Why political philosophy matters

Political philosophy is hard to define. But it is easy enough to do. In fact, we do it quite a lot. We do it when we’re deciding who to vote for (if we have that luxury). We do it when we’re agonising over the latest news headlines. We do it when we’re yelling at the protagonists on Question Time. But what is political philosophy? And why does it matter?

Right off the bat, I should probably point out that there’s no single answer to the question of what political philosophy is. Or rather, not one that you could get everyone to agree on. So this is my answer. It is what political philosophy means to me. And why it matters to me. If you disagree, that’s fine. In fact, that’s philosophy.

Philosophy itself is about asking questions and searching for answers. Whether that’s about knowledge, reason, language or some other aspect of our existence. Sometimes we come to a definitive answer. Usually, though, we don’t. And sometimes we can’t be sure whether we have or not. Or, indeed, whether we even can.

Philosophy covers a fairly broad field. The sum total of all existence, in fact. So it tends to get broken down into smaller sub-fields, like metaphysics (the nature of being), ethics (what makes things right or wrong) and epistemology (the theory of knowledge). And political philosophy.

Political philosophy is the study of how people behave – or, perhaps, should behave – when they come together in a group. It’s about how we determine the rules by which we choose to live. It’s about things like freedom, justice, government, the role of the state and who has the authority to compel us to do, or to refrain from doing, certain things.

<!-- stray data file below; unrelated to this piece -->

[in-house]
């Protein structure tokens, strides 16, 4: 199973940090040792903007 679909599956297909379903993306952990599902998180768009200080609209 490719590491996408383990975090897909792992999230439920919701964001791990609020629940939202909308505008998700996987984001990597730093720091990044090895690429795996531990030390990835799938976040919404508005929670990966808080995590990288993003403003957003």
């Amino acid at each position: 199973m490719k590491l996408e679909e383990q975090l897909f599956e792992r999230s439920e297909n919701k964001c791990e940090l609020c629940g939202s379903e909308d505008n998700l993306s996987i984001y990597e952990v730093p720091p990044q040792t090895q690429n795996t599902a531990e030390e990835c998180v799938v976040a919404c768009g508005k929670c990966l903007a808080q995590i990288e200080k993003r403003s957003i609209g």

It’s also about how we collectively make decisions and allocate resources in society. And so it lies at the very heart of the political process. Indeed, many of the intense political themes of the last century – nationalism, fascism, socialism, capitalism and feminism, among others – stem from theories or doctrines of political philosophy.

Political philosophy affects us at a less abstract level, too. It asks questions about how – and, indeed, whether – we should look after the most vulnerable in society. How we provide basic services, such as schooling and healthcare. Whether we have to do what the government tell us to do, even if it is wrong.

Is it fair that the rich have access to better healthcare, for example, simply because they can afford to pay for it? Is it acceptable for people to inherit wealth that they did not earn and that gives them an advantage over others? If we manage to develop a vaccine against COVID-19, who should get it first? And should they have to pay for it?

Because political philosophy is part of the academic field of philosophy, it is often seen as the domain of academic philosophers. And because it falls somewhere between the ‘pure’ tradition of philosophy and the slightly more messy field of political science (from where I got my introduction to the subject), it is sometimes neglected even by them.

So let us be clear. Political philosophy is not just for philosophers. It is not just for political scientists. And, while we’re at it, it is not just for politicians or public figures. Political philosophy is about how we decide on the rules governing how we live together as a society. It matters. It really matters. And it is for every single one of us.

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